Although courts construe pro se pleadings liberally, see Ambrose v. Roeckeman, 749 F.3d 615, 618 (7th Cir. 2014), a litigant's pro se status does not excuse him from complying with the federal and local procedural rules. See Collins v. Illinois, 554 F.3d 693, 697 (7th Cir. 2009) (“even pro se litigants must follow procedural rules”); McNeil v. United States, 508 U.S. 106, 113, 113 S.Ct. 1980, 124 L.Ed.2d 21 (1993) (“we have never suggested that procedural rules in ordinary civil litigation should be interpreted so as to excuse mistakes by those who proceed without counsel”). In addition, because Schulman is a licensed attorney proceeding pro se, the Court does not grant him “the flexible treatment granted other pro se litigants.” Cole v. C.I.R., 637 F.3d 767, 773 (7th Cir. 2011); see also Hill v. Capital One Bank (USA), N.A., No. 14-CV-6236, 2015 WL 468878, at *4 (N.D. Ill. Feb. 3, 2015) (same).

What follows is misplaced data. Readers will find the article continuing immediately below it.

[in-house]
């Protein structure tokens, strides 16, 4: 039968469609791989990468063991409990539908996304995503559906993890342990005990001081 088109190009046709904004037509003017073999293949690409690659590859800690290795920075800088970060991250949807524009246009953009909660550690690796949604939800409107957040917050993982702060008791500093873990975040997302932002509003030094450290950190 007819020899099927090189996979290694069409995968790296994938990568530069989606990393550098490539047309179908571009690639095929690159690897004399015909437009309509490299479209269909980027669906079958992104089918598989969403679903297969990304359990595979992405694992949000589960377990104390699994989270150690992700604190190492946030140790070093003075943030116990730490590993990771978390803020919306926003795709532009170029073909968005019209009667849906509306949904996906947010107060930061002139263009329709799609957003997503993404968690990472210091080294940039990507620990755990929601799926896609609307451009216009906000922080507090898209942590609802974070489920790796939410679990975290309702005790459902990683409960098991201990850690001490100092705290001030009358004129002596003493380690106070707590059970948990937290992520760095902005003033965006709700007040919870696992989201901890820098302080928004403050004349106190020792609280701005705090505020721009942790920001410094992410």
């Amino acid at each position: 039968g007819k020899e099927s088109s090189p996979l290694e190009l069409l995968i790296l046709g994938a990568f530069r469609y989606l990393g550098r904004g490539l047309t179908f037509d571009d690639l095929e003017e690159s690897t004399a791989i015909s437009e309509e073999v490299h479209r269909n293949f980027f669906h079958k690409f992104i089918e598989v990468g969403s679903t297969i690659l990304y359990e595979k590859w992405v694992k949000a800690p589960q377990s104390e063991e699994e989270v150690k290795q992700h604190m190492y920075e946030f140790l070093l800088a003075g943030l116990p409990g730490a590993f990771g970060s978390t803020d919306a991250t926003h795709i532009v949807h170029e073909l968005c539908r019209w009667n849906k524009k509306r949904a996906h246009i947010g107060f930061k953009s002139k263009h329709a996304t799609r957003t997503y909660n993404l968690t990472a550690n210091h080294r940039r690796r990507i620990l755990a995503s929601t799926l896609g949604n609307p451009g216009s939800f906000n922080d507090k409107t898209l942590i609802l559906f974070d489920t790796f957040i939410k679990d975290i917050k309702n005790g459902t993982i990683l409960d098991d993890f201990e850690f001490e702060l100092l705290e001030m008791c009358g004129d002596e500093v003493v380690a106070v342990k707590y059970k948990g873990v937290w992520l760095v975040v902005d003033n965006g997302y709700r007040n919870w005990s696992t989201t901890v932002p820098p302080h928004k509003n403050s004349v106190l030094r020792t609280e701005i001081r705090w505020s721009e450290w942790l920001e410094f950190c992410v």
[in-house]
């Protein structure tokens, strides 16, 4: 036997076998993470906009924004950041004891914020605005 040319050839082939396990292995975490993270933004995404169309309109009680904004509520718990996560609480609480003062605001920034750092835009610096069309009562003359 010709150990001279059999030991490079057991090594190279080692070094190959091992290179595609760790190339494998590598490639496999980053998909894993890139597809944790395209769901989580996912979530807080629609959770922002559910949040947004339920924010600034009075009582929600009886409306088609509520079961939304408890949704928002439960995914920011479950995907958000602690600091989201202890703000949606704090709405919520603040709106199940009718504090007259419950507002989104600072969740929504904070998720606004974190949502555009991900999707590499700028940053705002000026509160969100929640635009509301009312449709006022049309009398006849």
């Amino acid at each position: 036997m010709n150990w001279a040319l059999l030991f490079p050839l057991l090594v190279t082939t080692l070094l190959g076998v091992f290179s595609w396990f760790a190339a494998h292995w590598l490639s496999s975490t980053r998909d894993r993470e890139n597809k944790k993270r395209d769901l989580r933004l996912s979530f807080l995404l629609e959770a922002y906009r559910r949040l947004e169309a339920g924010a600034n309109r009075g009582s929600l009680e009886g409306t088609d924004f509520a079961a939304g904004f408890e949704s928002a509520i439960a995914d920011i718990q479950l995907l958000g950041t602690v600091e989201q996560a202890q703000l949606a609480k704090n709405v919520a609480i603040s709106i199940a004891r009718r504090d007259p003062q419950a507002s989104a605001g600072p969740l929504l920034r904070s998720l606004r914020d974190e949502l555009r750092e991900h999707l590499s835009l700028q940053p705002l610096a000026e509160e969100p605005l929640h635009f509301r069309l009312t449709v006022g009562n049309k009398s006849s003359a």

Here, Schulman's summary judgment submission consists of a Local Rule 56.1(b)(3)(B) response, along with a response brief. Schulman did not supplement the record with additional evidence or affidavits, or submit a separate statement of additional facts under Local Rule 56.1(b)(3)(C). His Local Rule 56.1(b)(3)(B) response expressly admits ¶¶ 1, 2, 3, 5, 6, 7, 9, 16, 22, 23, 28, 31, 34, 37, 49, 50, 52, 54, 55, 61, 69, 70, 74, 75, 77, 78, and 79 of MLM's Local Rule 56.1(a)(3) statement. (R.210). The response denies, in full or in part, the remaining paragraphs of the Local Rule 56.1(a)(3) statement. (Id.). Most of these denials, however, do not comply with Local Rule 56.1. In particular, Schulman's responses to ¶¶ 8, 10, 11-15, 17-20, 24, 27, 30, 33, 36, 38, 39-40, 41, 44, 56-59, 63-65, 67, 68, and 72-73 fail to include record citations demonstrating a factual dispute. See Bordelon v. Chicago Sch. Reform Bd. of Trustees, 233 F.3d 524, 528 (7th Cir. 2000) (Local Rule 56.1(b) “is not satisfied by evasive denials that do not fairly meet the substance of the material facts asserted. It is also not satisfied by citations to the record that support legal argument rather than controvert material facts”); see also Buttron v. Sheehan, No. 00 C 4451, 2003 WL 21801222, at *4 (N.D. Ill. Aug. 4, 2003) (striking response “for failure to provide a citation to facts that evidence a dispute”). To the extent Schulman includes record citations, he cites to deposition testimony bearing on his general “understanding” of the policy terms and the policy application process, and the general reasoning behind (i) his docketing and filing practices for ASICO, and (ii) his petition to revive Kopta's patent application. Given that MLM's asserted facts concern specific matters handled by Schulman, this response does not satisfy Local Rule 56.1(b)(3)(B)'s requirement to include “specific references” to the record “in the case of any disagreement, ” and/or Local Rule 56.1(b)(3)(C)'s requirement to set forth a separate statement “of any additional facts that require the denial of summary judgment, ” with supporting evidence. See L.R. 56.1(b); see also Buttron, 2003 WL 21801222 at *3 (non-movant must offer specific facts creating a genuine issue for trial and may not rely on general, conclusory statements); Bolden v. Dart, No. 11 C 8661, 2013 WL 3819638, at *2-4 (N.D. Ill. July 23, 2013). As the Court has previously recognized, “the purpose of Local Rule 56.1 statements and responses is to identify the relevant admissible evidence supporting the material facts, not to make factual or legal arguments.” Kelley v. Hardy, No. 14 C 1936, 2016 WL 3752970, at *1 (N.D. Ill. July 14, 2016) (citing Zimmerman v. Doran, 807 F.3d 178, 180 (7th Cir. 2015)). In responding to MLM's Local Rule 56.1(a)(3) statement ¶¶ 8, 10, 11-15, 17-20, 24, 27, 30, 33, 36, 38, 39-40, 41, 44, 56-59, 63-65, 67, 68, and 72-73, Schulman has failed to meet this standard. Accordingly, the Court deems the underlying statements of fact uncontested.[5]